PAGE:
An analysis of possible associations between speech recognition performance and three cognitive states that arise in dialogues mediated by a speech-to-speech machine translation system is reported. This analysis is based on a new corpus of interlingual interactions in a map task which includes precisely synchronised speech, video, and physiological data streams (blood-volume pulse, skin conductance, electroencephalogram, and eye movements). While no evidence is found that cognitive states occurring prior to utterances sent to the speech recogniser affect the speech recognition performance, the onset of cognitive states — especially frustration — is found to be clearly associated with speech recognition performance. Given this association, methods for automatic detection of these cognitive states were explored by using features of the two physiological signals, features of the speech signal, and combinations of speech and physiological features. Combined biosignals yields detection performance well above the baseline (71% accuracy) when the time window is restricted to the perceived duration of the state. Extending the window to the end of the utterance following the cognitive state yields poor detection on biosignals alone, but improves considerably when features of the speech signal are added, thus showing the potential usefulness of speech features as a biosignal.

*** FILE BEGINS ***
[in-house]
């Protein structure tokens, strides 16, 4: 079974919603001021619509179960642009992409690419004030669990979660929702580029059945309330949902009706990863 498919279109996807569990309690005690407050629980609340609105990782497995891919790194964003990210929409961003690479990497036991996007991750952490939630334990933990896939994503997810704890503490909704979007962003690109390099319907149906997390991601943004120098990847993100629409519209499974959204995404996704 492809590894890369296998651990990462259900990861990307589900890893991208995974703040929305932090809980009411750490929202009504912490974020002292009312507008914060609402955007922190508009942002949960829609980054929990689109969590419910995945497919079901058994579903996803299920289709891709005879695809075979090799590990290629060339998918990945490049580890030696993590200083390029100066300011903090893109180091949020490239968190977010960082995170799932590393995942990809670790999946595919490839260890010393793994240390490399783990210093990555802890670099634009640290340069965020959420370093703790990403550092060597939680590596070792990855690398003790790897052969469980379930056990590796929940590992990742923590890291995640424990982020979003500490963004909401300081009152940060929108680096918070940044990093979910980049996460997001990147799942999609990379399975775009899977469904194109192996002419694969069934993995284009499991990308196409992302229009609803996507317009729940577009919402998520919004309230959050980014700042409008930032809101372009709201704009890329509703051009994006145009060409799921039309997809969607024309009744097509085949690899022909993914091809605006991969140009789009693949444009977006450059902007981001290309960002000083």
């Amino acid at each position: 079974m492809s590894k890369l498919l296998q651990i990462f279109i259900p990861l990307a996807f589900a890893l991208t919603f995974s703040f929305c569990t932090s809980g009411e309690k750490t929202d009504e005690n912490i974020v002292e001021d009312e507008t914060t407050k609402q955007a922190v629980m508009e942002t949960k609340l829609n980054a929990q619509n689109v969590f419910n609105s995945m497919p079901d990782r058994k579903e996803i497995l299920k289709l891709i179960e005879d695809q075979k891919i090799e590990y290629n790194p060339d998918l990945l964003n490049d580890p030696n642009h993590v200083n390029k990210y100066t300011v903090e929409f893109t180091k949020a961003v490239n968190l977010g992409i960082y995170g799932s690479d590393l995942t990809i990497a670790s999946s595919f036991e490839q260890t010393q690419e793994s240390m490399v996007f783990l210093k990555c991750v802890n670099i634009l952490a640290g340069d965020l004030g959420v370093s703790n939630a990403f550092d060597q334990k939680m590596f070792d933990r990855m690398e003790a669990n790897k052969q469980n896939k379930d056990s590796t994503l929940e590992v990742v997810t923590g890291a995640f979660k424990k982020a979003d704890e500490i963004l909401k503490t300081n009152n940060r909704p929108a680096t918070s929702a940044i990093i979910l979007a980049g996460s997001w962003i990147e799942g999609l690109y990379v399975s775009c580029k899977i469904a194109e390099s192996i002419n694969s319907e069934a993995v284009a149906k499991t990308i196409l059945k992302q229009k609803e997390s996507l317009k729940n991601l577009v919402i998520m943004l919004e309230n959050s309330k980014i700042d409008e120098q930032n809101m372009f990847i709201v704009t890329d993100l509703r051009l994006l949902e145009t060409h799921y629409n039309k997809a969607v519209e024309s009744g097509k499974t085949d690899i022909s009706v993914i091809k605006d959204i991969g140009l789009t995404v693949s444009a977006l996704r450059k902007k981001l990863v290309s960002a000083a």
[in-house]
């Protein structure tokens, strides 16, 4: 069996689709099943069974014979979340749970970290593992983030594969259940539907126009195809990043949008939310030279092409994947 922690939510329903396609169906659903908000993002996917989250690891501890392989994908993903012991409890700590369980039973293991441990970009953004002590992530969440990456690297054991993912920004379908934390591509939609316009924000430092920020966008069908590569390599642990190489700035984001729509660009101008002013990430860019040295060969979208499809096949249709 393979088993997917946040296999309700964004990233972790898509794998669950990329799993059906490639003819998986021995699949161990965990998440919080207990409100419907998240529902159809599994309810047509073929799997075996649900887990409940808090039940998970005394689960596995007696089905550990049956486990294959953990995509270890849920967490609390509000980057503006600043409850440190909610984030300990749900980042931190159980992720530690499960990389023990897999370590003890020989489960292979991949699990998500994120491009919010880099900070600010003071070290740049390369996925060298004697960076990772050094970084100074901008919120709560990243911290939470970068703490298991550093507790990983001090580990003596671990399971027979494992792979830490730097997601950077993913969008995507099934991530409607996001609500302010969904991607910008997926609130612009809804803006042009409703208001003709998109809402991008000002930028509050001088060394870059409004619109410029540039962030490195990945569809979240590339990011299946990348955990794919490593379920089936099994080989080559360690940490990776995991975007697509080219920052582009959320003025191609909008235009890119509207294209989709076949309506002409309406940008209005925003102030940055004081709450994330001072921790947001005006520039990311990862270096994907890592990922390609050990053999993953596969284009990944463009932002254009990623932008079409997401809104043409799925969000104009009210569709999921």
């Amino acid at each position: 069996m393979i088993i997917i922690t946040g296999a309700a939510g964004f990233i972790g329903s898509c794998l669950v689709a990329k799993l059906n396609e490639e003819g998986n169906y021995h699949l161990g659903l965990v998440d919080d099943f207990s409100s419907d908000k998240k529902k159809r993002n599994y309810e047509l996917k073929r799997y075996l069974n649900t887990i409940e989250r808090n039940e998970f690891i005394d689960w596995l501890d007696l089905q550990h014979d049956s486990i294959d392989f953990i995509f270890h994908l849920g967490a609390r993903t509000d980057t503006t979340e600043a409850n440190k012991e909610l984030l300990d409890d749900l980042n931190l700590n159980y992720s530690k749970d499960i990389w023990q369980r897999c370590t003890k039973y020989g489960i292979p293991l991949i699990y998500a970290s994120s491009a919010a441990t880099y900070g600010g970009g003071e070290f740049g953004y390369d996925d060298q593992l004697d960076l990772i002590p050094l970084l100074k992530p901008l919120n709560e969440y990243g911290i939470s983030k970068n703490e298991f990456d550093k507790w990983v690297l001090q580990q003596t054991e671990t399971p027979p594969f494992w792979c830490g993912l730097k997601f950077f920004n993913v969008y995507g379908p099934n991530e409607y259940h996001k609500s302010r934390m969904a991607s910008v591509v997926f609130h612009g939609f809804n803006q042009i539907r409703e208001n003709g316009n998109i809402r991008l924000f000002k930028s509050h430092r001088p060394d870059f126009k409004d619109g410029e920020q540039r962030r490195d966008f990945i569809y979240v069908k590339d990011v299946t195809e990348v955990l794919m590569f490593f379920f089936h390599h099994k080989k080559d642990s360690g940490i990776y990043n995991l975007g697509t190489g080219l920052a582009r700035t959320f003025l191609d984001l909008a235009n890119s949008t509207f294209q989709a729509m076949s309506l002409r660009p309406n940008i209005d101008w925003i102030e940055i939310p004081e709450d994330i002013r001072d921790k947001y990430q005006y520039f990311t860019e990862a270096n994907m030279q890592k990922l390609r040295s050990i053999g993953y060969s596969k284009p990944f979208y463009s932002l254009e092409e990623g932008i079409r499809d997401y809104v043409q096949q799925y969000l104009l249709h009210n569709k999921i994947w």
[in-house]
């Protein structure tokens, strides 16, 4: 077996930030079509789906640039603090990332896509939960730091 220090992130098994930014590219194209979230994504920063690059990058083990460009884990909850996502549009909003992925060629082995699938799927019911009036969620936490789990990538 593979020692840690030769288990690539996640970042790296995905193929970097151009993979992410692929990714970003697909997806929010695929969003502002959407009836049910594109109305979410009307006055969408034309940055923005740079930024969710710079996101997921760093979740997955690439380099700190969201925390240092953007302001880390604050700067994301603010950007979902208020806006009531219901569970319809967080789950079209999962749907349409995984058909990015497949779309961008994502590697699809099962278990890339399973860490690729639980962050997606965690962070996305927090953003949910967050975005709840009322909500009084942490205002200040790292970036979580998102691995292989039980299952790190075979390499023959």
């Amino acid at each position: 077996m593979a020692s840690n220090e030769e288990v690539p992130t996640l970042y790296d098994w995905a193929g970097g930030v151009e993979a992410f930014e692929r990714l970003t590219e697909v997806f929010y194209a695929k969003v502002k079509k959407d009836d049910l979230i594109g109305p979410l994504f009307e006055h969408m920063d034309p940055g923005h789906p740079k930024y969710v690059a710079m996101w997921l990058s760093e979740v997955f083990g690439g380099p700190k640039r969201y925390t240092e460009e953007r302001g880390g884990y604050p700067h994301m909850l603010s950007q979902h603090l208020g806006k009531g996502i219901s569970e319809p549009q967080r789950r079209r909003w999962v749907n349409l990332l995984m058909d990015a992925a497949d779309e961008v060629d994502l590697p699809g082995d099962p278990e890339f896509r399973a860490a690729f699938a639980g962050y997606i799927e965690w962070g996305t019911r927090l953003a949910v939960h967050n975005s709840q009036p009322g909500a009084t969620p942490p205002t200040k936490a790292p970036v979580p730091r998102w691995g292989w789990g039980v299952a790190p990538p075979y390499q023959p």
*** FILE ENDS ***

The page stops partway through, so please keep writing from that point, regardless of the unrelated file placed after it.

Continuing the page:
Bibliographic reference. Akira, Hayakawa / Haider, Fasih / Cerrato, Loredana / Campbell, Nick / Luz, Saturnino (2015): "Detection of cognitive states and their correlation to speech recognition performance in speech-to-speech machine translation systems", In INTERSPEECH-2015, 2539-2543.